Gerrymandering

Political Dislocation: A Voter-Level Measure of Partisan Representation and Gerrymandering
With Jonathan Rodden.
R&R, Political Analysis
Political Dislocation Maps
Abstract
A fundamental motivation for geographic representation, especially by single-member districts, is the belief that there is value in voters who live in the same area being represented by a single politician. But for many voters, the reality falls far short of this ideal. In this paper, we present a local, voter-level measure of the degree to which an individual voter has fallen victim to this type of political dislocation. In particular, we examine the degree to which the partisan composition of a voter’s actual electoral district differs from the partisan composition of their geographic neighborhood. Where these measures differ dramatically — where, for example, a voter whose k nearest neighbors (where k is the number of people in the voter’s actual legislative district) are mostly Democrats, but despite this their district is mostly Republican — we term that voter politically dislocated. If we accept that geographic representation by single-member districts is desirable because we feel that politicians should represent geographic communities, and partisanship is an important part of the notion of geographic community, then political dislocation is a metric of intrinsic normative importance. Moreover, we show that political dislocation turns out to be a very good local measure of partisan gerrymandering.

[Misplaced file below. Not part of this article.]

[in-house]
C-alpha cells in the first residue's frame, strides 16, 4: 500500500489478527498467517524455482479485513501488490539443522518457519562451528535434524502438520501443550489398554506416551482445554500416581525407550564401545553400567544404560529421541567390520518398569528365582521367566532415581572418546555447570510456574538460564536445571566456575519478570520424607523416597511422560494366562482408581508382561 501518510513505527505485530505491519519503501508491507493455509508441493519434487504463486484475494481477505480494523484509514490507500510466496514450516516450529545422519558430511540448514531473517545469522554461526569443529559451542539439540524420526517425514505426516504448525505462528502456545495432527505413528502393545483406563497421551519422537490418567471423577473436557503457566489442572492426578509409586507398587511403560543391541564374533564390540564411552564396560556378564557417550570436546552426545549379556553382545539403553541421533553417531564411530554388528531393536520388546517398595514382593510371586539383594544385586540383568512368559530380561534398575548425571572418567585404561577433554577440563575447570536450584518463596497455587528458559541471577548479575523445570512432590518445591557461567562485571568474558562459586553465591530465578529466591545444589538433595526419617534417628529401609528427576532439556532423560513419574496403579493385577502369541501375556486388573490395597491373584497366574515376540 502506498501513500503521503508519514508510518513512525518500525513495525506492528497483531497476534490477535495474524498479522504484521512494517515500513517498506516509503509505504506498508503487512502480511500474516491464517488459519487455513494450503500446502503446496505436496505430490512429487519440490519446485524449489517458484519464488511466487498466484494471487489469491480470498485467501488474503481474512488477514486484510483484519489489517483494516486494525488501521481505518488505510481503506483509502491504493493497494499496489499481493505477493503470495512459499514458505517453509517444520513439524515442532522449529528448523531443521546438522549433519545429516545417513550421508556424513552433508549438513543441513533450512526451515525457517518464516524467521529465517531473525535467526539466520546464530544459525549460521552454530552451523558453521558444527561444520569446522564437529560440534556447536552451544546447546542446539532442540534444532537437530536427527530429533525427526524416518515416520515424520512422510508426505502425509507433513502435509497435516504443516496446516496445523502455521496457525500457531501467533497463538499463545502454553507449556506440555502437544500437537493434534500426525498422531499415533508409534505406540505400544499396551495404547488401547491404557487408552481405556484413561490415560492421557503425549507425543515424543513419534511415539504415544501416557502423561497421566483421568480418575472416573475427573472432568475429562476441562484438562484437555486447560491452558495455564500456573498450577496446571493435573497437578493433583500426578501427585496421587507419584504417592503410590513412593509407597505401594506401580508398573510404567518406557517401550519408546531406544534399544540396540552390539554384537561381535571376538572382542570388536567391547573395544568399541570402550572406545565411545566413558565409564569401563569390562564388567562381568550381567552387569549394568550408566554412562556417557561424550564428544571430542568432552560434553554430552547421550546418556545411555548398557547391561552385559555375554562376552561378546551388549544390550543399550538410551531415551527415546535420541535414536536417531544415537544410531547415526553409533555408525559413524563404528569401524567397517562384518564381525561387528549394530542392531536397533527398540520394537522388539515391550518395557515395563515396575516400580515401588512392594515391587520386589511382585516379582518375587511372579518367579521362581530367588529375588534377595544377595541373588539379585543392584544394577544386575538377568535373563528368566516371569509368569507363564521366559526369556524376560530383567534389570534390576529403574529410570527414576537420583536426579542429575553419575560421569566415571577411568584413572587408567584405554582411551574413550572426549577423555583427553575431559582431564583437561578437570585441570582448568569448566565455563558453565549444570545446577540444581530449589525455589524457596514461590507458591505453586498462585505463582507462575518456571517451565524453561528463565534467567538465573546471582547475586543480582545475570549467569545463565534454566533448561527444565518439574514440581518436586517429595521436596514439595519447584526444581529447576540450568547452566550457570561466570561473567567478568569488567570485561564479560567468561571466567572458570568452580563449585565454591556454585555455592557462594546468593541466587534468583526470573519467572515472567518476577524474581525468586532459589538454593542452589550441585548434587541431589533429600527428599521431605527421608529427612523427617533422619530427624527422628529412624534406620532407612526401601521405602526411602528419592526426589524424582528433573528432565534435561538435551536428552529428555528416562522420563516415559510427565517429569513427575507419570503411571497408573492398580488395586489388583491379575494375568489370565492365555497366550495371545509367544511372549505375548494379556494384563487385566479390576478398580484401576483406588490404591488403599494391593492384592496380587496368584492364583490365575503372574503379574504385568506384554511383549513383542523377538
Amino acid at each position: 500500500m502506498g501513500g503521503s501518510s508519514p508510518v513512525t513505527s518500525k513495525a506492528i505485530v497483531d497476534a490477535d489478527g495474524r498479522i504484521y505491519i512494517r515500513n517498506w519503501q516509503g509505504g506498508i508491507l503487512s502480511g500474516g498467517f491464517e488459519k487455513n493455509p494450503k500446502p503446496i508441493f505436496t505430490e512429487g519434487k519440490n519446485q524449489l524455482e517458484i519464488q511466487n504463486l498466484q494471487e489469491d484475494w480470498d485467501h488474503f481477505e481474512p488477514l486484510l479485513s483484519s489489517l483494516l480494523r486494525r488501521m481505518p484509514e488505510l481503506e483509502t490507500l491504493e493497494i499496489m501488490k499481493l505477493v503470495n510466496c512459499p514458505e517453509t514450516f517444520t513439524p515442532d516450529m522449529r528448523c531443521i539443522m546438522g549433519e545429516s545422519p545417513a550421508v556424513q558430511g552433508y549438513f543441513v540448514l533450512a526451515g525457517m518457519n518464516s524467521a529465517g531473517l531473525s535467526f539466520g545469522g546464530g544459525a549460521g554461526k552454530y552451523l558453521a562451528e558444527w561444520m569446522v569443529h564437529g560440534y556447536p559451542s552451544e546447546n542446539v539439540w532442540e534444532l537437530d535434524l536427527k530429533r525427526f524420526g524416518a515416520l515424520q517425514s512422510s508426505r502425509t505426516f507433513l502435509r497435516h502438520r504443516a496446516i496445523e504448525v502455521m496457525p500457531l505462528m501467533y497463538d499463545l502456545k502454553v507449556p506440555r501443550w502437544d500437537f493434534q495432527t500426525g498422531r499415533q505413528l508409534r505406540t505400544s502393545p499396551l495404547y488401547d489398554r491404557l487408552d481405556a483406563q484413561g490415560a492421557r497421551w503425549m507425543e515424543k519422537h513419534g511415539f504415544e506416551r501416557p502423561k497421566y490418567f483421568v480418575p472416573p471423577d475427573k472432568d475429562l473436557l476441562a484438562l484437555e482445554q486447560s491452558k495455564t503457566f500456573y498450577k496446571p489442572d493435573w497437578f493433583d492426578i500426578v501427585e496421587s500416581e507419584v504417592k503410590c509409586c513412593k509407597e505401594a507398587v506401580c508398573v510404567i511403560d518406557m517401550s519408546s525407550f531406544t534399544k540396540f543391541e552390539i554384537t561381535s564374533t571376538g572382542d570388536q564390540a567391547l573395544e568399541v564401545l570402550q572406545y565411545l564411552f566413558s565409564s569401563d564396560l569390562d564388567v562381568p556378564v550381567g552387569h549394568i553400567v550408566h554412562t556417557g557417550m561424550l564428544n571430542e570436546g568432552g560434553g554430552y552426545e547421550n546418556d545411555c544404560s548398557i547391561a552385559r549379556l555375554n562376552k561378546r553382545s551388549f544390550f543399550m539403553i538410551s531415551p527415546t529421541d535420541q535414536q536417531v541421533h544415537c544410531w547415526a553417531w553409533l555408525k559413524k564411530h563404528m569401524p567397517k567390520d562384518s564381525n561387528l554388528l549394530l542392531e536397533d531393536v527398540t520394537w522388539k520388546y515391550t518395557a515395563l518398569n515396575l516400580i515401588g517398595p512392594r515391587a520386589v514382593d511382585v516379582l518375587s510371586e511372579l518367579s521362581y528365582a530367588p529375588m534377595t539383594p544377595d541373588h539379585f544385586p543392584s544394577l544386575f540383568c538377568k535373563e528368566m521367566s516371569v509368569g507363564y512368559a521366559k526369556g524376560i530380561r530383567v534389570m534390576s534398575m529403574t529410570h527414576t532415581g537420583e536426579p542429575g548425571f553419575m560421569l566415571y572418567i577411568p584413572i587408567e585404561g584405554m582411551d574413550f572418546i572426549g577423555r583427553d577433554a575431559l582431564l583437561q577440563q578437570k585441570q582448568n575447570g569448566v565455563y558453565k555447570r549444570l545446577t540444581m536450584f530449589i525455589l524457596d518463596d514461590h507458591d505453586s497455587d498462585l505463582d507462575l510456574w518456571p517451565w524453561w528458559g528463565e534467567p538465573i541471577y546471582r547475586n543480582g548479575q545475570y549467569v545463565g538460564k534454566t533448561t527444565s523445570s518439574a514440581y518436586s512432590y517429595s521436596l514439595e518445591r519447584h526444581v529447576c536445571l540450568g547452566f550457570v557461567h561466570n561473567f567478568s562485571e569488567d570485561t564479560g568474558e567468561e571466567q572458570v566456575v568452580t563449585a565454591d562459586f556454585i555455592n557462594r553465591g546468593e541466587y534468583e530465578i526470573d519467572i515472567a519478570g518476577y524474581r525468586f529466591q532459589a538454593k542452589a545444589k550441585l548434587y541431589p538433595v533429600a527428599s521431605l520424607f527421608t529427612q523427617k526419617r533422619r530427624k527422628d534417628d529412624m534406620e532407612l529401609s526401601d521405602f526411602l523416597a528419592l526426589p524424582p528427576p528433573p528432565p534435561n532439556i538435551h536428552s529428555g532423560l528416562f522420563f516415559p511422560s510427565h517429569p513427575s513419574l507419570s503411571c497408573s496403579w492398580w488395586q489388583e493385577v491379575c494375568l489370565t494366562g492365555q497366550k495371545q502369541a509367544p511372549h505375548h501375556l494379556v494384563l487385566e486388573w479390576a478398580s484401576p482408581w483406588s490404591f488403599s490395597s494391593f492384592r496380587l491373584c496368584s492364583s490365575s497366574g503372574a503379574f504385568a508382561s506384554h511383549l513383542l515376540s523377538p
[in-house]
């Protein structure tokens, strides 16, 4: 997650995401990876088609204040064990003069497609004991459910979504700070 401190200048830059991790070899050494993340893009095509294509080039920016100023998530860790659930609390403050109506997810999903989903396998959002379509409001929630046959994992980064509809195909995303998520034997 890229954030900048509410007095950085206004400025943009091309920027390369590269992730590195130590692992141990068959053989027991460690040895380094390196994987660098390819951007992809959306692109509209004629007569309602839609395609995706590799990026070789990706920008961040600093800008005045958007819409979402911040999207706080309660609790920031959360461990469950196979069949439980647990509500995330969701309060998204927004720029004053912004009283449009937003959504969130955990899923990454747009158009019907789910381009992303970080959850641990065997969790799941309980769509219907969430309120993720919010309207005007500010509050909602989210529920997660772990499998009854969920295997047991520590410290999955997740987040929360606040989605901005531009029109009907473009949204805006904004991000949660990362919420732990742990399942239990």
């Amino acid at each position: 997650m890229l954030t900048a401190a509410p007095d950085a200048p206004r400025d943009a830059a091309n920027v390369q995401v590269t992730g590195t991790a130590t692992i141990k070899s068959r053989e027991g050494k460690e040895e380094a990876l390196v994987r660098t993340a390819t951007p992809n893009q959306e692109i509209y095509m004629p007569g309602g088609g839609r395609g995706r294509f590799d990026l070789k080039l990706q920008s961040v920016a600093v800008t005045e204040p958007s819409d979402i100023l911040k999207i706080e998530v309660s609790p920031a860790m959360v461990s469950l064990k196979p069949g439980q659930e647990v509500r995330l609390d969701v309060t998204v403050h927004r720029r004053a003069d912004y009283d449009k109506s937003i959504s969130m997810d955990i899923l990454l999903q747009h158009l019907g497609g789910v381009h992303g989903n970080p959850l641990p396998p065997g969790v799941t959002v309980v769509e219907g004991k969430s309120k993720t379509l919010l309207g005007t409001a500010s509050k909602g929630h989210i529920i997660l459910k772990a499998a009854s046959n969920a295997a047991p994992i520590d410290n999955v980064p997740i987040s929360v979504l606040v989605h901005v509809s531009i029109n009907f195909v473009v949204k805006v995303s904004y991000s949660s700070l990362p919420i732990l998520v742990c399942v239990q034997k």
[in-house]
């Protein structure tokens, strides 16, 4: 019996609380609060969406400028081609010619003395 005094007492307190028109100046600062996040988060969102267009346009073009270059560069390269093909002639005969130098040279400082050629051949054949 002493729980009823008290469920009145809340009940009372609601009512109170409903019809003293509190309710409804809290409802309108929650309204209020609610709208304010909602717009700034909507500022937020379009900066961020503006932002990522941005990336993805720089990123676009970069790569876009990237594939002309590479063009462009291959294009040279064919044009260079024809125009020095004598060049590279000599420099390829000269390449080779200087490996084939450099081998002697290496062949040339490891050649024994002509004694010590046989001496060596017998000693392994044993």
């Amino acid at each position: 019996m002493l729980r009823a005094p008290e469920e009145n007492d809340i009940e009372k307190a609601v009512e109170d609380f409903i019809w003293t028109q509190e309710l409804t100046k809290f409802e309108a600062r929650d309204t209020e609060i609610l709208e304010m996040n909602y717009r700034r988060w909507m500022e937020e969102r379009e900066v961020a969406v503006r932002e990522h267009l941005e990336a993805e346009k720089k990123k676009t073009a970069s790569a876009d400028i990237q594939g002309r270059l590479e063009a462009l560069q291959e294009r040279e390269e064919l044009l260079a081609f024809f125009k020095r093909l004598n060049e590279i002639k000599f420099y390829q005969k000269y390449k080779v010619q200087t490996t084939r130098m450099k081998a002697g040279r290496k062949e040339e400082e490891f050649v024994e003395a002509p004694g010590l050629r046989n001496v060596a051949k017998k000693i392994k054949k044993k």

Who is my Neighbor? The Spatial Efficiency of Partisanship
With Jonathan Rodden.
Under Review
Abstract
Relative to its overall statewide support, the Republican Party has been over-represented in Congressional delegations and state legislatures over the last decade in a number of U.S. states. A challenge is to determine the extent to which this can be explained by intentional gerrymandering as opposed to an underlying inefficient distribution of Democrats in cities. We explain the “spatial inefficiency” of support for Democrats, and demonstrate that it varies substantially both across states and also across legislative chambers within states. We introduce a simple method for measuring this inefficiency by assessing the partisanship of the nearest neighbors of each voter in each U.S. state. Our measure of spatial efficiency helps explain cross-state patterns in legislative representation, and allows us to verify that political geography contributes substantially to inequalities in political representation. At the same time, however, we also show that even after controlling for spatial efficiency, partisan control of the redistricting process has had a substantial impact on the parties’ seat shares.


Accounting for Travel Times in Estimating Political Dislocation
With Zhenghong Lieu and Jonathan Rodden.
Preliminary draft available upon request
Abstract